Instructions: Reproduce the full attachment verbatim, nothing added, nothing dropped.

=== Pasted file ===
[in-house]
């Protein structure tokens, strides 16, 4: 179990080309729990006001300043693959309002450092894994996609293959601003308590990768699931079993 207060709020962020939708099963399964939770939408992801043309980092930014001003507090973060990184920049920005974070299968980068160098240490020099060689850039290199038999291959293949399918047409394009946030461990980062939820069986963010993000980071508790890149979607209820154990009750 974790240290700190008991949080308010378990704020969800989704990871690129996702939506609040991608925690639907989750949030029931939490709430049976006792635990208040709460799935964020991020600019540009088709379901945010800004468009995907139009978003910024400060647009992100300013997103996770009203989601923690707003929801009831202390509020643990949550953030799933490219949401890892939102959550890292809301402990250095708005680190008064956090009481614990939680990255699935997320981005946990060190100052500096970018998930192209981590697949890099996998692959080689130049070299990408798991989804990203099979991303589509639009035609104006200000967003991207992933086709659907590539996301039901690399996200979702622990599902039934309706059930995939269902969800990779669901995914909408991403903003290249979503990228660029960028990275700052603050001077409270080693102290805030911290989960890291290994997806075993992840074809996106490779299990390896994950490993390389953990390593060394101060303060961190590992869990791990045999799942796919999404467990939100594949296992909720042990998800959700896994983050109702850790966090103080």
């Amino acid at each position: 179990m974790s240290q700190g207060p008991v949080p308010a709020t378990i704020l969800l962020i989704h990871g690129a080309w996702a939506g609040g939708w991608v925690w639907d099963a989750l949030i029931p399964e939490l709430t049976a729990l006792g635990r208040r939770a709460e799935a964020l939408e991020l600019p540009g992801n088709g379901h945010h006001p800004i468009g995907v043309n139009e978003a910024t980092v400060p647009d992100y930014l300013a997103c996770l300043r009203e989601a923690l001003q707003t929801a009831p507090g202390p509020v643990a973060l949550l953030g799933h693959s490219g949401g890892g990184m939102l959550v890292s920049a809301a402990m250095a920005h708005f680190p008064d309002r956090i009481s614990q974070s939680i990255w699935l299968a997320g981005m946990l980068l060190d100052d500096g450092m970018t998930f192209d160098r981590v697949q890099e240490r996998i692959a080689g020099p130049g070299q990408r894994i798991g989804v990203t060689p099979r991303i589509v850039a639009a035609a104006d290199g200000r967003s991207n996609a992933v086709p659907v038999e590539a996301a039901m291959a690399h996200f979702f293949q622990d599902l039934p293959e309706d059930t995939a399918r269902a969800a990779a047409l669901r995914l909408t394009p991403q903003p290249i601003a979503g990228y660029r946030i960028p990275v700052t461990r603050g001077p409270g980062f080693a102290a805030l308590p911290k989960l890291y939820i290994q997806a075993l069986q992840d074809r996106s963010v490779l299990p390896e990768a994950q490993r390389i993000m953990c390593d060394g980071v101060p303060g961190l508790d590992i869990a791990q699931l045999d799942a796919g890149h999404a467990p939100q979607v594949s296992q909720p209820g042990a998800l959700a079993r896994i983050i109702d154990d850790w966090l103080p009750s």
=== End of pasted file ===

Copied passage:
[in-house]
């Protein structure tokens, strides 16, 4: 179990080309729990006001300043693959309002450092894994996609293959601003308590990768699931079993 207060709020962020939708099963399964939770939408992801043309980092930014001003507090973060990184920049920005974070299968980068160098240490020099060689850039290199038999291959293949399918047409394009946030461990980062939820069986963010993000980071508790890149979607209820154990009750 974790240290700190008991949080308010378990704020969800989704990871690129996702939506609040991608925690639907989750949030029931939490709430049976006792635990208040709460799935964020991020600019540009088709379901945010800004468009995907139009978003910024400060647009992100300013997103996770009203989601923690707003929801009831202390509020643990949550953030799933490219949401890892939102959550890292809301402990250095708005680190008064956090009481614990939680990255699935997320981005946990060190100052500096970018998930192209981590697949890099996998692959080689130049070299990408798991989804990203099979991303589509639009035609104006200000967003991207992933086709659907590539996301039901690399996200979702622990599902039934309706059930995939269902969800990779669901995914909408991403903003290249979503990228660029960028990275700052603050001077409270080693102290805030911290989960890291290994997806075993992840074809996106490779299990390896994950490993390389953990390593060394101060303060961190590992869990791990045999799942796919999404467990939100594949296992909720042990998800959700896994983050109702850790966090103080």
């Amino acid at each position: 179990m974790s240290q700190g207060p008991v949080p308010a709020t378990i704020l969800l962020i989704h990871g690129a080309w996702a939506g609040g939708w991608v925690w639907d099963a989750l949030i029931p399964e939490l709430t049976a729990l006792g635990r208040r939770a709460e799935a964020l939408e991020l600019p540009g992801n088709g379901h945010h006001p800004i468009g995907v043309n139009e978003a910024t980092v400060p647009d992100y930014l300013a997103c996770l300043r009203e989601a923690l001003q707003t929801a009831p507090g202390p509020v643990a973060l949550l953030g799933h693959s490219g949401g890892g990184m939102l959550v890292s920049a809301a402990m250095a920005h708005f680190p008064d309002r956090i009481s614990q974070s939680i990255w699935l299968a997320g981005m946990l980068l060190d100052d500096g450092m970018t998930f192209d160098r981590v697949q890099e240490r996998i692959a080689g020099p130049g070299q990408r894994i798991g989804v990203t060689p099979r991303i589509v850039a639009a035609a104006d290199g200000r967003s991207n996609a992933v086709p659907v038999e590539a996301a039901m291959a690399h996200f979702f293949q622990d599902l039934p293959e309706d059930t995939a399918r269902a969800a990779a047409l669901r995914l909408t394009p991403q903003p290249i601003a979503g990228y660029r946030i960028p990275v700052t461990r603050g001077p409270g980062f080693a102290a805030l308590p911290k989960l890291y939820i290994q997806a075993l069986q992840d074809r996106s963010v490779l299990p390896e990768a994950q490993r390389i993000m953990c390593d060394g980071v101060p303060g961190l508790d590992i869990a791990q699931l045999d799942a796919g890149h999404a467990p939100q979607v594949s296992q909720p209820g042990a998800l959700a079993r896994i983050i109702d154990d850790w966090l103080p009750s």